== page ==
Hearing is one of the five core senses of the human body and caring for your hearing is of utmost importance to your life. Regular hearing checks keeps you healthy, happy and hearing well!
Your ears are vital organs. They pick up sounds near and far within the environment, choose the important sounds, filter out the irrelevant noise and translate the important information into signals that the acoustic centre of your brain can understand.
Understanding how we hear is important in helping to care for your hearing.
The outer ear is the part of the ear that we can see and it directs the sound waves into the hearing part of the ear. It is made of cartilage and soft tissue, and is also known as the pinna. The pinna collects sound, tells you where sound is coming from and helps to amplify certain sound frequencies. The ear canal is approximately an inch and a quarter in depth, from the outer ear to the ear drum, and helps make sound louder, clearer and deeper.
The middle ear is made up of the eardrum and three bones – the smallest bones in the body – the Malleus, the Incus and the Stapes. After the sound vibrations hit your eardrum, the vibrations are sent to these three smallest bones in your body. They link the eardrum to the inner ear and are very important in our ability to hear. They deliver the vibrations from the ear drum to the fluid found in the inner ear.
The inner ear contains the cochlea which has an extremely important role in hearing. The cochlea is coiled and is also filled with fluid. When the tiny bones of the middle ear vibrate, they push the membrane between the middle ear and the inner ear, called the oval window, which makes the cochlear fluid move. Movement of the cochlear fluid affects hair cells in the cochlea. The hair cells respond according to what sounds come in to the ear, creating signals that become nerve impulses.These nerve impulses are carried to the brain by the acoustic nerve to the auditory processing centre in the brain. The central auditory system is in charge of the processing of the sound, so that we can understand the differences between sounds and can interpret speech.
Levels of hearing difficulties can vary, from being mild – resulting in minor difficulties with conversation – to severe – including complete deafness. People often notice hearing loss themselves, however it may also be a family member or friend that notices hearing loss first.
The most common symptom of hearing loss is having difficulty hearing what people are saying in conversation. You may begin asking people to repeat themselves or find yourself turning up the volume on your TV or telephone.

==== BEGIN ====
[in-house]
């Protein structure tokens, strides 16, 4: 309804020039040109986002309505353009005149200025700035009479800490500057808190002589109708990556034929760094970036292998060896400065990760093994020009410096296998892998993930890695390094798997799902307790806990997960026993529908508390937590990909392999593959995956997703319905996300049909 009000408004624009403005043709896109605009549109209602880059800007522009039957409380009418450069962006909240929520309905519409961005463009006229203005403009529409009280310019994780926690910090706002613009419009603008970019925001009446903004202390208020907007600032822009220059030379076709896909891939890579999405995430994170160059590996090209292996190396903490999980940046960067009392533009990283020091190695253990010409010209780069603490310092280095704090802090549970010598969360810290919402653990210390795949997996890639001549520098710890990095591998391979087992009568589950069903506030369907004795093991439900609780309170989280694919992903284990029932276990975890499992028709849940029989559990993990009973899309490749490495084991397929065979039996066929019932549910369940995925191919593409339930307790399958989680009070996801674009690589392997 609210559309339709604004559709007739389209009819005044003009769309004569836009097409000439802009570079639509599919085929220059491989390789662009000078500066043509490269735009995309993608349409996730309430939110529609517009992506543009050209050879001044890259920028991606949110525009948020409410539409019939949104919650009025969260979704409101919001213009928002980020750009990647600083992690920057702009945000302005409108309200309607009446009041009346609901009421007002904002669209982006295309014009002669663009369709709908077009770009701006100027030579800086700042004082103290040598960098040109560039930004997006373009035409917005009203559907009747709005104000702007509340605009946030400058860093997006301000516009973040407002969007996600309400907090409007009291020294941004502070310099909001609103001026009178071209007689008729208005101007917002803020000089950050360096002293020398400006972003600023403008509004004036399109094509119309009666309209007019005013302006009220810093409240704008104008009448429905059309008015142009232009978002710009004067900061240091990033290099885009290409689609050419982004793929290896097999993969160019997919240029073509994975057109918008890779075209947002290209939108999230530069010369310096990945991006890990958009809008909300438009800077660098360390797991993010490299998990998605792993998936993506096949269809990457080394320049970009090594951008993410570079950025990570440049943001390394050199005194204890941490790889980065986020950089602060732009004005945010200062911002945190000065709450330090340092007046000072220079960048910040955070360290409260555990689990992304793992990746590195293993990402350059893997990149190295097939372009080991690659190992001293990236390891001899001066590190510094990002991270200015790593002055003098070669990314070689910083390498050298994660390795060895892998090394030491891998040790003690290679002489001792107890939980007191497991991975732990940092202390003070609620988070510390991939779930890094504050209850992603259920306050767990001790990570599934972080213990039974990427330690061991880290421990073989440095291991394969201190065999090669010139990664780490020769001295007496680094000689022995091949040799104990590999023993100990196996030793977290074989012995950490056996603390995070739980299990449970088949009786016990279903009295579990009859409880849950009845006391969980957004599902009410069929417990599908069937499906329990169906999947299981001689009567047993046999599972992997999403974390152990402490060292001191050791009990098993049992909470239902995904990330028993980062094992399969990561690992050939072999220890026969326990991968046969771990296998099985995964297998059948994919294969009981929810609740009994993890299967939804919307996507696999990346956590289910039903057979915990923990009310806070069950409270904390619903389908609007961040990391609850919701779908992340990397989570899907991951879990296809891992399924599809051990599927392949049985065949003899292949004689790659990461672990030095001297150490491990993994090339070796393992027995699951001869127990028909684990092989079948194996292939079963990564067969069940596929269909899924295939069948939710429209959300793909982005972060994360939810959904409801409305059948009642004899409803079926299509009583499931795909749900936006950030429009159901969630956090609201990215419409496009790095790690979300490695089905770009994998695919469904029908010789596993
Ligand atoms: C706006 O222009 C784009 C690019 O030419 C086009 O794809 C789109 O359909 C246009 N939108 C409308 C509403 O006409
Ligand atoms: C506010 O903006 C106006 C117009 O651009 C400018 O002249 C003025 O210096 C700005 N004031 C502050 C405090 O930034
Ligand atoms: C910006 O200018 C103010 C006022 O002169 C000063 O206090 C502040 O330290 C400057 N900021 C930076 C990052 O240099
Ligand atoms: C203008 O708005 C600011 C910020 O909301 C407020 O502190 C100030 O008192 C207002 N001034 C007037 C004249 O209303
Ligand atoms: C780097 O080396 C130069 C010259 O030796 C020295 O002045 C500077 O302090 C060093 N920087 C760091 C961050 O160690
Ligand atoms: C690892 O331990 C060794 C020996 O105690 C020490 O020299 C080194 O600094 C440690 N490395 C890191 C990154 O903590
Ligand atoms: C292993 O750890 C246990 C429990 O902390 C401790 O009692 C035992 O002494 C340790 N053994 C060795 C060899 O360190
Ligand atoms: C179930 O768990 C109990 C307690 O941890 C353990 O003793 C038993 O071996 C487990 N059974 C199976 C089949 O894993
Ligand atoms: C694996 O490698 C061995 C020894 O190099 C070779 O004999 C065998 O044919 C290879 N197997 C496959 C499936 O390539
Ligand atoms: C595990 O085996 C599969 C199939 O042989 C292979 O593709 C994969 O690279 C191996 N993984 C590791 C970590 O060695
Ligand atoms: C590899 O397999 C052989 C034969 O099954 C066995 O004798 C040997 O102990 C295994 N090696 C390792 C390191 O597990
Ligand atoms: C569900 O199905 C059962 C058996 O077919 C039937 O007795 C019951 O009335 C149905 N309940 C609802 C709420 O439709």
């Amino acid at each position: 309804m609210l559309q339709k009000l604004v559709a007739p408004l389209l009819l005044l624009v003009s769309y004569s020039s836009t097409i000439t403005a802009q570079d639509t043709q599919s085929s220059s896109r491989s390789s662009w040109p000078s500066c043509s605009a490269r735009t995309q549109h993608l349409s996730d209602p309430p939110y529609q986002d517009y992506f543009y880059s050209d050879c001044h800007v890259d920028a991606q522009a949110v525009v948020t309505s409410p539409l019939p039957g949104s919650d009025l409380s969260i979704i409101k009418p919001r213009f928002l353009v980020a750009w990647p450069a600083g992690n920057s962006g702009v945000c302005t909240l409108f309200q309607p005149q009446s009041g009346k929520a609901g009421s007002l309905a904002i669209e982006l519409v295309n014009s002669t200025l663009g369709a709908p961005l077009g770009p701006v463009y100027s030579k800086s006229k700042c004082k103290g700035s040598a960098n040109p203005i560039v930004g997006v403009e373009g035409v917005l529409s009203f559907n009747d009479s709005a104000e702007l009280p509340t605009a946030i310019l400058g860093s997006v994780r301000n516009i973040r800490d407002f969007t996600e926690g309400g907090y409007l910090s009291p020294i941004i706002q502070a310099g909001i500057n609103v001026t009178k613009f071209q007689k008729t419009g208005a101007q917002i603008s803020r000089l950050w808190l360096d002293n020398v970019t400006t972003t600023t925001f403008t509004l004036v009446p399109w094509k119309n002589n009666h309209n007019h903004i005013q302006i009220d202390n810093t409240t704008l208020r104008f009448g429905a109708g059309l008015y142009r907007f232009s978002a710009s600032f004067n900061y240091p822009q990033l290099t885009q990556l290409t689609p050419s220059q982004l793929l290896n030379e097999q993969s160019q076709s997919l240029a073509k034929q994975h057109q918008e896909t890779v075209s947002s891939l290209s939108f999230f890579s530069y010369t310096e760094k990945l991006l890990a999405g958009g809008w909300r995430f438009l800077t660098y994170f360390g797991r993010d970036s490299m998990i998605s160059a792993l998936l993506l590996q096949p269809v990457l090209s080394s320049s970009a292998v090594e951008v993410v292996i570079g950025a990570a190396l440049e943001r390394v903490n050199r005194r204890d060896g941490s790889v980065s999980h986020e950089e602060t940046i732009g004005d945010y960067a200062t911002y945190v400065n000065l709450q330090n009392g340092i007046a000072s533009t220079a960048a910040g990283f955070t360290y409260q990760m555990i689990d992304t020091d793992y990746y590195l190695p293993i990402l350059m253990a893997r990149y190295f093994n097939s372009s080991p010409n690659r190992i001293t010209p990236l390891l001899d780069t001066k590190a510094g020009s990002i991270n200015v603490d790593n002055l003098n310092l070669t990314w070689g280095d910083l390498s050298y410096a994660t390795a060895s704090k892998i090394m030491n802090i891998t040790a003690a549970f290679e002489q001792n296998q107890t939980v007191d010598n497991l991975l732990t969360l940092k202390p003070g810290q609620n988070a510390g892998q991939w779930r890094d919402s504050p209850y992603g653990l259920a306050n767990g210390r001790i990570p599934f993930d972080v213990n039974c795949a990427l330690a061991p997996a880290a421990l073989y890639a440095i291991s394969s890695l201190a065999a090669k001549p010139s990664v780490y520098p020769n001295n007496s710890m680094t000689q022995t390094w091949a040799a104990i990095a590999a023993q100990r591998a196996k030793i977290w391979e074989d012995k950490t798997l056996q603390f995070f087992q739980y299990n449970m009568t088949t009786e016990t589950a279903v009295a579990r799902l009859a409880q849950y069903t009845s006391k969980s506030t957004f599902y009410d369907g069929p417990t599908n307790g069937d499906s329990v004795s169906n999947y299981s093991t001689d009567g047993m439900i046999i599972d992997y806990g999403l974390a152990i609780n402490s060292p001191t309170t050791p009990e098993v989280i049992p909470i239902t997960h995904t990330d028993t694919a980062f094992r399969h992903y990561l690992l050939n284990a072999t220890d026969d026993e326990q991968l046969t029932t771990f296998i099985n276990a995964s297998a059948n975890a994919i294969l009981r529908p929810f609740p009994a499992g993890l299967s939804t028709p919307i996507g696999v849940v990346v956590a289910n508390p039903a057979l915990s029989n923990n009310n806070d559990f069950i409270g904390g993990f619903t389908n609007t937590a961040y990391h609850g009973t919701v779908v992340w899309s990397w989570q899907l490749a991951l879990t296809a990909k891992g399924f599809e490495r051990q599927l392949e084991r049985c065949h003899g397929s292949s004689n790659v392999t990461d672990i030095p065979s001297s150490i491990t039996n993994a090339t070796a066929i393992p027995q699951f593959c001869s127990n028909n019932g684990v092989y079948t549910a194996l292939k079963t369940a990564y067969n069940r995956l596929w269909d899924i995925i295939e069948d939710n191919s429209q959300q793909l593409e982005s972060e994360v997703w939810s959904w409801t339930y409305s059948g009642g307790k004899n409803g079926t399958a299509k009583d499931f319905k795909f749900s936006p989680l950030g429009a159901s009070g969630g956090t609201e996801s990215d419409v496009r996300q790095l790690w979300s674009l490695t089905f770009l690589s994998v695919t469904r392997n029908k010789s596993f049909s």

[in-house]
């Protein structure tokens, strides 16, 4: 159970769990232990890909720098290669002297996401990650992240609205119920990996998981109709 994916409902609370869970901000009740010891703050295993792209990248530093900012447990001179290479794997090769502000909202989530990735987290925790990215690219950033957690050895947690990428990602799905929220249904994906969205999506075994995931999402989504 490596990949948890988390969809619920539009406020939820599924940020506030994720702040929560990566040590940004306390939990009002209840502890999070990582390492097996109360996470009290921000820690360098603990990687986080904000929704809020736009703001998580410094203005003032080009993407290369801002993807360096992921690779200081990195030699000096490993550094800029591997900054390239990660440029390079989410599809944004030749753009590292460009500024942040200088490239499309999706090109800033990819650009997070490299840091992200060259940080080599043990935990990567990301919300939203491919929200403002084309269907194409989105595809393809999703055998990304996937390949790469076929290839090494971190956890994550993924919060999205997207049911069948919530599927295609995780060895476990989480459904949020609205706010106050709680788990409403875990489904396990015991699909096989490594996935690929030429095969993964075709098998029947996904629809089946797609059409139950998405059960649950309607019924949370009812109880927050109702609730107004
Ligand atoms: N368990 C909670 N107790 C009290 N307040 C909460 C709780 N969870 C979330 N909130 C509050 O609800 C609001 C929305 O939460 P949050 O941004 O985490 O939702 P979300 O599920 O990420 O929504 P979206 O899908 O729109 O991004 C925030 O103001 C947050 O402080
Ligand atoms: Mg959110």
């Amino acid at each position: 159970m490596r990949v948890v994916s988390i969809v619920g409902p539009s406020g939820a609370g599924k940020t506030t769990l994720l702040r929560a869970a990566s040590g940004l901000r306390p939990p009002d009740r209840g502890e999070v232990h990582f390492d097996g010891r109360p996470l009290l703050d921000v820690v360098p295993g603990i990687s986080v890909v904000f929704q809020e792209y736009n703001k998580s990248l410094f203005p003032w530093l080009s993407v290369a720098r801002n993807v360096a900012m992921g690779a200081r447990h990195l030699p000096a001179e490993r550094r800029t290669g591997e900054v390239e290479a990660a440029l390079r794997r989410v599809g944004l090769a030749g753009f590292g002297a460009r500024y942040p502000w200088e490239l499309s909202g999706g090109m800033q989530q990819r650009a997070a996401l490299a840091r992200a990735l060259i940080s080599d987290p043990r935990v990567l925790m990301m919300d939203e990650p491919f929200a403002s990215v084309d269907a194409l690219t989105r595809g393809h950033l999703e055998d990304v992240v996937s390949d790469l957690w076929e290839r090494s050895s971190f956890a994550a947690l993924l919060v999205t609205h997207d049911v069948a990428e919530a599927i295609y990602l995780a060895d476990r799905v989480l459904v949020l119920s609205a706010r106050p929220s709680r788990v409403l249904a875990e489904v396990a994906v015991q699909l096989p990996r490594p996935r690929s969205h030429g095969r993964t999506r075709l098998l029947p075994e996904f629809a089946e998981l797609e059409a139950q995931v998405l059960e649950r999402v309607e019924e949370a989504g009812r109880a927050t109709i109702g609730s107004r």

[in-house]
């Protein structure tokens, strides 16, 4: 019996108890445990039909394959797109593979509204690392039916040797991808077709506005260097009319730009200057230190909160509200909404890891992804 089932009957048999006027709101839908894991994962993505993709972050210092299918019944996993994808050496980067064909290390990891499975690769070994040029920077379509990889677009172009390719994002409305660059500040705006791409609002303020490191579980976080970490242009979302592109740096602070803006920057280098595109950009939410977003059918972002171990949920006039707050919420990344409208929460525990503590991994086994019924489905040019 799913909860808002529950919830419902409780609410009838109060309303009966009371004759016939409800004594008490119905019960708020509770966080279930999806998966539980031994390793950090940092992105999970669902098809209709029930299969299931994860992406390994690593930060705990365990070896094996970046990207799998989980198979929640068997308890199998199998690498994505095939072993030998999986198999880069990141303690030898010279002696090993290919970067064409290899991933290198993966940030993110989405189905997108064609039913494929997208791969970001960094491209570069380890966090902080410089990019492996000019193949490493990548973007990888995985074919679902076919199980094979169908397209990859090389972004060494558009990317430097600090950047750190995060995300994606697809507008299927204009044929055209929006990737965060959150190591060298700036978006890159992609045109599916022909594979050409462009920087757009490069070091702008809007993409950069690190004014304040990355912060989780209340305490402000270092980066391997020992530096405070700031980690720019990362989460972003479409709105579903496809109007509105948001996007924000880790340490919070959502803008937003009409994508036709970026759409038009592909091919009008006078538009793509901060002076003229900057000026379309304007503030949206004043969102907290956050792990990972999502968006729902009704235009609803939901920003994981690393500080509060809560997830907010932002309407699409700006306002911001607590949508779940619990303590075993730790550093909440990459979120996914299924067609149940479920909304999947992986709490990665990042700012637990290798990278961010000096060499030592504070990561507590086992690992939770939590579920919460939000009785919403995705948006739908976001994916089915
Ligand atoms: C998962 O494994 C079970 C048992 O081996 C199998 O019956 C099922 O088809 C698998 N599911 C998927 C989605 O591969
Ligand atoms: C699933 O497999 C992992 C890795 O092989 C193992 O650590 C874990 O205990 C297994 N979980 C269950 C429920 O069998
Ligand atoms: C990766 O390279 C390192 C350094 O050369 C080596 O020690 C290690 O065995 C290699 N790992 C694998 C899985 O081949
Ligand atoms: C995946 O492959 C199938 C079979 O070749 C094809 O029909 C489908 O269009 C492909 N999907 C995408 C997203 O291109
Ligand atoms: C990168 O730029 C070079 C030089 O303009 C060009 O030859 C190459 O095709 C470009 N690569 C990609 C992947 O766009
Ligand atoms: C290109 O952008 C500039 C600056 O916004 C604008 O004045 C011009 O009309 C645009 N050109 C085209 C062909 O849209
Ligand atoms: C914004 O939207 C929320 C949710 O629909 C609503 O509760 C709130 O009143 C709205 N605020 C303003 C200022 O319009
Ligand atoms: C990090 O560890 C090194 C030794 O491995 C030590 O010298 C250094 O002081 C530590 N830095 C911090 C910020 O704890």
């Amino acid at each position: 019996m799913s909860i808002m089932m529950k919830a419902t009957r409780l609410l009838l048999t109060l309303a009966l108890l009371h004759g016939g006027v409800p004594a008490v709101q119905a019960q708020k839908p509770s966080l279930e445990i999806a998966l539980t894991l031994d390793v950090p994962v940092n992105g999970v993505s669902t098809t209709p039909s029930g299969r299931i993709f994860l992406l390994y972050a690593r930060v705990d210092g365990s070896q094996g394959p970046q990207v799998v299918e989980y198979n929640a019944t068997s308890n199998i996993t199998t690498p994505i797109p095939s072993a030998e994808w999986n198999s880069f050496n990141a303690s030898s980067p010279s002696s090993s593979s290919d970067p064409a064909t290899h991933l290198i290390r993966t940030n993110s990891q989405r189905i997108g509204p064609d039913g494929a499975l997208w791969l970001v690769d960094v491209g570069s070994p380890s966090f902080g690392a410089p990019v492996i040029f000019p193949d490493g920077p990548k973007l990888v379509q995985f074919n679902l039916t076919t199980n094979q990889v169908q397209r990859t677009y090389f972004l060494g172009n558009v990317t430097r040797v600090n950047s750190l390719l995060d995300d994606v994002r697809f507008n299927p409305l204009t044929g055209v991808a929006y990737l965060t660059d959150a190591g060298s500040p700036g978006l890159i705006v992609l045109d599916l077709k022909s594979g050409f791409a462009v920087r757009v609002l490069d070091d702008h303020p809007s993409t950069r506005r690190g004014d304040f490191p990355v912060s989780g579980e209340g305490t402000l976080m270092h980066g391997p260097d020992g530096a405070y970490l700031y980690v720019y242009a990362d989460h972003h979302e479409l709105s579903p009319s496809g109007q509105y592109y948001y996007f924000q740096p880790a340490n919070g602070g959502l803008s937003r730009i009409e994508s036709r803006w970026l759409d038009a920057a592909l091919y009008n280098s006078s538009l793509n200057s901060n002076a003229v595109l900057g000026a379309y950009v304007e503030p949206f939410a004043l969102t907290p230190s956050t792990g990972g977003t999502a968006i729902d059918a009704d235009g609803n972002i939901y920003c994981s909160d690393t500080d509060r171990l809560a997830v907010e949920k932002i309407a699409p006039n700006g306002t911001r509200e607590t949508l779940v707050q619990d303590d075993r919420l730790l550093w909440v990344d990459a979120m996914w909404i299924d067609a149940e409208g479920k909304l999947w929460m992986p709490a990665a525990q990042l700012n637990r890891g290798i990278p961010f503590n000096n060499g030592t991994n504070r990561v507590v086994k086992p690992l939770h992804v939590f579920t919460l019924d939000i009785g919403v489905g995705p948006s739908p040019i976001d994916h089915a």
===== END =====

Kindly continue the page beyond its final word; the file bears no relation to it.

Hearing loss may be gradual or sudden. The speed at which the hearing loss occurs can also contribute clues as to the cause. If hearing loss is sudden, the cause can be narrowed down to trauma, congestion or problems with blood circulation. A gradual onset is suggestive of other causes; such as aging or a tumour which our experienced audiologists at O’Grady’s will be able to recognise and inform you about.
A hearing loss can be unilateral (only 1 ear) or bilateral (both ears). Your audiologist will test your hearing in both ears individually to help determine your type of hearing loss. Your treatment will be tailored to whether your loss is unilateral or bilateral.
If you have other symptoms, for example tinnitus (ringing of the ears) or vertigo (spinning or dizzy sensation), it may indicate a further problem with the nerves in the ear or brain. O’Grady’s will help you to manage these hearing loss symptoms.
Hearing loss can be congenital or acquired. A congenital hearing loss is when the hearing loss occurs before or just after birth. Exposure to certain diseases in utero or soon after birth can harm the hearing mechanism of a baby. Acquired hearing loss happens at a later stage in life and can be due to factors such as disease, noise or trauma to the head.
If you or a loved one are experiencing a sudden hearing loss, do not hesitate in visiting your doctor. They may recommend further investigation, but at the very least they will recommend you go for a hearing test and we at O’Grady’s Hearing Care Services are delighted to provide you with our care and expertise.
A Conductive Hearing Loss is caused by anything that interferes with the transmission of sound from the outer to the inner ear.
Possible causes of a conductive hearing loss include:
Possible causes include:
Acknowledging you have hearing difficulties can be a daunting and difficult time. However, thanks to today’s modern technology, hearing aids are a lot less noticeable. Your friends and family will notice your improved hearing ability and you can find relief from a constant strain. O’Grady’s Hearing Care are here to help you every step of the way to enjoyable hearing.
With 30 years experience, and with several hearing care clinics located in Dublin, Waterford and the greater Leinster area (see our clinic’s list for further details) we can provide you with expertise and advice on the very latest hearing instruments and hearing products suitable for. Read more About Us…
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